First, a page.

One thing that cars are good at producing—in addition to pollution—is heat (just touch the hood of your car after a long drive). Researchers at Germany's Fraunhofer Institute for Physical Measurement Techniques IPM are developing a thermoelectric converter that can turn heat from a car's exhaust fumes—which can reach 1,292 degrees Fahrenheit (700 degrees Celsius)—into electricity that the car can use to power itself and, in the process, cut fuel consumption by as much as 7 percent as well as reduce carbon dioxide emissions. Two thirds of the energy produced when a car turns fuel into energy is emitted unused in the form of heat—with about 30 percent radiated from the engine block and another 30 to 35 percent escaping as exhaust fumes. The researchers envision a car that can use the heat generated by its exhaust pipe to produce and store an electric current—much like a battery does. If they're right, cars would be able to use this energy source to power their headlights, engine-cooling fans and air conditioners, thereby gulping down less fuel.
Fantastic voyage: Pill-cam allows doctors to tour esophagus and stomach
Miniature cameras that patients can swallow help doctors view interior images of intestines, but they've never been much good at taking pictures of the esophagus (where they spend only three or four seconds on their way to the stomach) or the stomach itself—where their 0.2-ounce (five-gram) weight causes them to quickly drop to the lower wall and obscure useful information. Physicians instead rely on endoscopy exams to get a look at a patient's esophagus or stomach. But a steerable camera (being developed by a team of researchers from Israeli-based technology company, Given Imaging, Ltd.; the Israelite Hospital in Hamburg, Germany; Imperial College London; and the Fraunhofer Institute for Biomedical Engineering) may give those leery of endoscopies another option: They can swallow a camera-bearing pill that also holds a transmitter to send images to an outside receiver, along with a battery and several light diodes that briefly flare up like a flashbulb every time a picture is snapped. The doctor controls the camera's movement using a magnet held over the patient's body. A prototype device has already demonstrated in an experiment that the camera can be kept in the esophagus for about 10 minutes, even if the patient is sitting upright.
Mega-Earth discovered around a mini sun
Scientists have spotted a new planet three times the size of Earth about 3,000 light-years away from our solar system. Given its size, astronomers believe the planet is made of rock and ice, unlike the Jupiter-size gas giants that comprise most of the exoplanets found so far. Monikered MOA-2007-BLG-192L b per NASA’s cataloguing guide, the planet tightly orbits a star that is 6 to 10 percent the mass of our own sun, making this the tiniest star known to have a planet. The finding, set for publication in the Astrophysical Journal, serves as a boon to hunters of both extrasolar worlds and extraterrestrial life by vastly increasing the number of stars that could potentially sport Earth-like planets. The host star and its planetary companion turned up when researchers observed microlensing, a phenomenon of general relativity that Albert Einstein predicted in which light is warped by the gravity of an object passing between Earth and a more distant star. The middle object bends light emanating from the star to an expected degree. If there are variances in this, then some other object or matter may be changing the way the light is warped, enabling astronomers to glean the presence of a planetary body as well as its mass and size. A team of scientists led by David Bennett of the University of Notre Dame presented the discovery at a meeting of the American Astronomical Society in St. Louis this week.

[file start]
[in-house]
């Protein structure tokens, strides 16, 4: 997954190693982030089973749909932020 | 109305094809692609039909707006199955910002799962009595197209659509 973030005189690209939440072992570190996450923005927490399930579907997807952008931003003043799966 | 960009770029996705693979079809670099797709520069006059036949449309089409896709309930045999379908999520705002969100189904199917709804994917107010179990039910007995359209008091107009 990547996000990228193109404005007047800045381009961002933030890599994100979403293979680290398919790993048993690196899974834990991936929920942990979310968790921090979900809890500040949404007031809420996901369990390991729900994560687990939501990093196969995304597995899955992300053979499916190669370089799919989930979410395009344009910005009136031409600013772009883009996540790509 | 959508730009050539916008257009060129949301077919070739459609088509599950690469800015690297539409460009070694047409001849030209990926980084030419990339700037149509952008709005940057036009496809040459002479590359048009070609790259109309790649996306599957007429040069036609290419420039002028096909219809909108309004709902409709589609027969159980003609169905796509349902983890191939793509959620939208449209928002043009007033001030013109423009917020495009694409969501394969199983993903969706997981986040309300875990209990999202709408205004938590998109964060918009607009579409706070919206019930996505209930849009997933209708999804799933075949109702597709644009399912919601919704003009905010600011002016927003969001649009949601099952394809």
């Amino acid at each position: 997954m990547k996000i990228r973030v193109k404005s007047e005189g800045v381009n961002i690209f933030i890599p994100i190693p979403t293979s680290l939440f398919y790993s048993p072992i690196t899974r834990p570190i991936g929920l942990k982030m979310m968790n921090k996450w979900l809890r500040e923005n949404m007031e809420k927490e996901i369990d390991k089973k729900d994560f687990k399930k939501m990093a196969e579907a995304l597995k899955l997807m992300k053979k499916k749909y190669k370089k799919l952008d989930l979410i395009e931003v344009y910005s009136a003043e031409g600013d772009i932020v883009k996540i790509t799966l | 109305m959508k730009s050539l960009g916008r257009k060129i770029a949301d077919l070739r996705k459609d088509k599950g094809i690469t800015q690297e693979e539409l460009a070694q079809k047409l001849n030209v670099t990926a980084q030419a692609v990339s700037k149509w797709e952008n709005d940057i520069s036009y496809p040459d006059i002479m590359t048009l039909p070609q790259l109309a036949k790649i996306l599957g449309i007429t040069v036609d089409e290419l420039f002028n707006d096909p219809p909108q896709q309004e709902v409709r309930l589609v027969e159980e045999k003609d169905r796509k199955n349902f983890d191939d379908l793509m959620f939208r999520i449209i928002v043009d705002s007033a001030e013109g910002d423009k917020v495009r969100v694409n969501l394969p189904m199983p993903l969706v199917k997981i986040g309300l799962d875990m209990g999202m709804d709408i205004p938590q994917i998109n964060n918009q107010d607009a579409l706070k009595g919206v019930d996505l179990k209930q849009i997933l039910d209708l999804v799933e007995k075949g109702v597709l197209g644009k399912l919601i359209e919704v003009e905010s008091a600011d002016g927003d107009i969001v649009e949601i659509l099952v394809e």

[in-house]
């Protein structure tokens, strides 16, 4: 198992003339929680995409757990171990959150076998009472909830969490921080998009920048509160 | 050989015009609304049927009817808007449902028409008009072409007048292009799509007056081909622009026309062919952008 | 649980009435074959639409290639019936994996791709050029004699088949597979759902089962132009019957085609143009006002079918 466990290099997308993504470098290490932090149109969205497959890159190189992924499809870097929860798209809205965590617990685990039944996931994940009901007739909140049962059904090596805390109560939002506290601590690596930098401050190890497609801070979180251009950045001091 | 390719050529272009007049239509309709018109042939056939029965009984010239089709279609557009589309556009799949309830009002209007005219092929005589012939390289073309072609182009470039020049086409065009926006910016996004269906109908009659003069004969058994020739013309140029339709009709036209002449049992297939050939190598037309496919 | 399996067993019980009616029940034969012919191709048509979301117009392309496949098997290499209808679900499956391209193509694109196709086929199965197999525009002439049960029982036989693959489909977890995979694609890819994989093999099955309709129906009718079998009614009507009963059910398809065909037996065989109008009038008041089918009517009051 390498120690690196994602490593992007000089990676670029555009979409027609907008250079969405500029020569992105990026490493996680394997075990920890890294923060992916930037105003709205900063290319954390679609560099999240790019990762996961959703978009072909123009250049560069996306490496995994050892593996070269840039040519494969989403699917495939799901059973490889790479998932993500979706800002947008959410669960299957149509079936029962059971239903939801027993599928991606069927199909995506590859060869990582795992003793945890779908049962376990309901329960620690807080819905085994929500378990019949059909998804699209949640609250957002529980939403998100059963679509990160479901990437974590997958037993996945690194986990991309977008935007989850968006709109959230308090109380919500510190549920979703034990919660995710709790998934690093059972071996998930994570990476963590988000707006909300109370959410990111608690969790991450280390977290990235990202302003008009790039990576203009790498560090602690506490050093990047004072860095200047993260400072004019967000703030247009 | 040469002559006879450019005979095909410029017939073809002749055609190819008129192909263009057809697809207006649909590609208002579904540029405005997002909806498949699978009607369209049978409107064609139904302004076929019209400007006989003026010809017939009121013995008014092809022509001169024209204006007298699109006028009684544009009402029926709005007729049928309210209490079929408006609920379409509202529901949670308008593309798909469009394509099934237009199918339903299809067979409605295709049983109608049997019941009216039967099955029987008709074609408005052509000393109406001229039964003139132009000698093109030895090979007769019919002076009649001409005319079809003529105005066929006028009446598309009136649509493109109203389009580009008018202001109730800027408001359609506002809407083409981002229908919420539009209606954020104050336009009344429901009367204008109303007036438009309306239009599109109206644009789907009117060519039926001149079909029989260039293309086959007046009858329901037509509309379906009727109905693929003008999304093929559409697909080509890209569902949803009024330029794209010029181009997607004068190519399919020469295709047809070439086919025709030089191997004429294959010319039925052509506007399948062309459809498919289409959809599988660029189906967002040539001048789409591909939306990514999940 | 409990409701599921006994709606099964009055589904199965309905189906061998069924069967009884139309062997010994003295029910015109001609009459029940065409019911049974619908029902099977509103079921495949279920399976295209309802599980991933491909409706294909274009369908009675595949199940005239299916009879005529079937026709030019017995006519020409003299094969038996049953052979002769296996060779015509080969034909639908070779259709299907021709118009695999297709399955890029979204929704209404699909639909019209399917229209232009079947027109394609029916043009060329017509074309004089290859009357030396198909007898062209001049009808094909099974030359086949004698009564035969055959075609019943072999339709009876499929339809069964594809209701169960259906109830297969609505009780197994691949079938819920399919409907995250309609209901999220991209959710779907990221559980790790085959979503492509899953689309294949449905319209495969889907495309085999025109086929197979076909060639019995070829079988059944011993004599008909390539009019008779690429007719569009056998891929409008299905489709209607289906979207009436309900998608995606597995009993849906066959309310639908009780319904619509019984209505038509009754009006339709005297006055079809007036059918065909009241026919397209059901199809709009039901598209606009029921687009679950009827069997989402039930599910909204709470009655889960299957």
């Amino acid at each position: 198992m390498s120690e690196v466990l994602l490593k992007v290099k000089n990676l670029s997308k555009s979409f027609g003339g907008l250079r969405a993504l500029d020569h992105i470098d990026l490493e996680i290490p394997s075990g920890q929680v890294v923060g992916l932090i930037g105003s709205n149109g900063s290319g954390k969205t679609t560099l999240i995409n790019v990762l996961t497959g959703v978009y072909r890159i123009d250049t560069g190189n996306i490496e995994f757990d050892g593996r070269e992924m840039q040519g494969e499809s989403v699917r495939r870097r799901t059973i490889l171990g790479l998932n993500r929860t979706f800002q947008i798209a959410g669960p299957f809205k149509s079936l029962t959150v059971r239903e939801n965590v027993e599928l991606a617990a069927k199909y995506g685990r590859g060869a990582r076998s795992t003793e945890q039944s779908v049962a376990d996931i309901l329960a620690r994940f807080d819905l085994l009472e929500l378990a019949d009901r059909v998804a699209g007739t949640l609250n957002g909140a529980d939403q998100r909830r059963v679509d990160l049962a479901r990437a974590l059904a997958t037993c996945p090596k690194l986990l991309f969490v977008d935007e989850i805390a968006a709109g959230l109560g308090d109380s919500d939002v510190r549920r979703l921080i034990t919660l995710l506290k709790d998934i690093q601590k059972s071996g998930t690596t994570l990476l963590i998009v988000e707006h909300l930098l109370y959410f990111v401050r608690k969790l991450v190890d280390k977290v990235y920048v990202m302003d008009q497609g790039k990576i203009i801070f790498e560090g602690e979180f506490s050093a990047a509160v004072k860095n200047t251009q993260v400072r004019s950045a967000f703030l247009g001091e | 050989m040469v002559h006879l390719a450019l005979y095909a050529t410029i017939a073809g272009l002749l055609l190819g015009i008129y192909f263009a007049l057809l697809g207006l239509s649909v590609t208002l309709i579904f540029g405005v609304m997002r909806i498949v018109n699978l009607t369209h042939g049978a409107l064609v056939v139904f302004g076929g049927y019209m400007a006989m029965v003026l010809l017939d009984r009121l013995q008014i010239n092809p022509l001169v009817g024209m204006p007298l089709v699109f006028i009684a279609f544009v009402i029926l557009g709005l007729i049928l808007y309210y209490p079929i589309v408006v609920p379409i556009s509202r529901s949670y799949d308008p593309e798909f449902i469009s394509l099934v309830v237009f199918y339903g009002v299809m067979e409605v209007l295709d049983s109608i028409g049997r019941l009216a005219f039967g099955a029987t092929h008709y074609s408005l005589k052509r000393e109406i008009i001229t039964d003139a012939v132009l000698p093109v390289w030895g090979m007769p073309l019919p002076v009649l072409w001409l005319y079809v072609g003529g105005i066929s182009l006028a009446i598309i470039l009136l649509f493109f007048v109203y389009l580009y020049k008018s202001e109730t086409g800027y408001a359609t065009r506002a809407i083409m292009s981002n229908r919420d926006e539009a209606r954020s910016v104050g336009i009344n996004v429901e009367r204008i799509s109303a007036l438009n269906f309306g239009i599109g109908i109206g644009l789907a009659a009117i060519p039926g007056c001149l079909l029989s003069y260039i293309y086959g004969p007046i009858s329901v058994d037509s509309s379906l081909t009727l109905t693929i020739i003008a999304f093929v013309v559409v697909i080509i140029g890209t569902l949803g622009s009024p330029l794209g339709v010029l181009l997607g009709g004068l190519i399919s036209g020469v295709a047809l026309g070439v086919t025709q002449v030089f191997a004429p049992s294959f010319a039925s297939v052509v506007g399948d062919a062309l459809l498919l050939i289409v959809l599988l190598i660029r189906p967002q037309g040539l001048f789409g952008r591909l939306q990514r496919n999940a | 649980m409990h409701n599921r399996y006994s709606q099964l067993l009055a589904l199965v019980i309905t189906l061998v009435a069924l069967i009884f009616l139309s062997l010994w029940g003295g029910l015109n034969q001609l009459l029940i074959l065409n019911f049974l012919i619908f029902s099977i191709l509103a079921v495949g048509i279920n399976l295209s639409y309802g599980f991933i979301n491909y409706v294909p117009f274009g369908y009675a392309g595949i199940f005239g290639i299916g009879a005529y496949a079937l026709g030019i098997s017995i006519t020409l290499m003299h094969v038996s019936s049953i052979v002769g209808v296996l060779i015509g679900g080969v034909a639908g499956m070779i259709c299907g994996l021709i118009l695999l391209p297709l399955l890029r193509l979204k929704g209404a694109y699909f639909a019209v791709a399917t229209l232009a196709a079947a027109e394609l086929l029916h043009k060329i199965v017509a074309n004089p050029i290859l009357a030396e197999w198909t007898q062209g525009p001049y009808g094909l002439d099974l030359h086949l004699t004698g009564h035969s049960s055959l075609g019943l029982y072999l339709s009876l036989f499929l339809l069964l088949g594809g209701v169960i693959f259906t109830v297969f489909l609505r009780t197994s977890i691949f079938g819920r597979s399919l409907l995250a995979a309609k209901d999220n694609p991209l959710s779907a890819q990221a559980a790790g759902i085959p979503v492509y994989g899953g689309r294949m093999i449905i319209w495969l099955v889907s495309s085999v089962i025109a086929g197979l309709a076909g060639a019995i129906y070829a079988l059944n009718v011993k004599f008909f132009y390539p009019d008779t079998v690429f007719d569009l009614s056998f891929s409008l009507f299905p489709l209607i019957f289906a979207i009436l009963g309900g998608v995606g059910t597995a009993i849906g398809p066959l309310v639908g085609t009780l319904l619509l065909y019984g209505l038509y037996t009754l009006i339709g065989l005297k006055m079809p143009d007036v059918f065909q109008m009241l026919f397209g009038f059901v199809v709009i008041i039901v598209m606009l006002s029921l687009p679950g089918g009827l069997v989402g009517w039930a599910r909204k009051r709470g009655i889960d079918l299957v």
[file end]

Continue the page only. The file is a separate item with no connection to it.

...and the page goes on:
Disarming news for the Milky Way
Could our long-held views of the Milky Way be wrong? Since the 1950s, conventional wisdom has held that four star-filled spiral arms pinwheel about the center of our home galaxy. But new research reveals that the galaxy wields two—not four—major limbs. Researchers led by Robert Benjamin of the University of Wisconsin– Whitewater, used NASA’s Spitzer Space Telescope to paint this new portrait of our galactic residence. Spitzer views the universe in dust-penetrating infrared light, providing scientists clearer views of the Milky Way's hub from which the spiral arms sprout. Other recent surveys have revealed the presence of a large bar of stars across our galaxy's middle, and the large spirals, called the Scutum-Centaurus and Perseus Arms, seem to match up with the ends of this bar. These major arms contain the most stars, both young and old, whereas other, subsidiary arms possess darker dust pockets and star-forming regions. So where is Earth in this sprawling cosmos-politan city? Our planet lies in a partial arm known as the Orion Arm or Spur, about halfway out from the center and halfway way in from the city limits—essentially a Milky Way suburb. The results of the study were announced at the 212th meeting of the American Astronomical Society in St. Louis this week.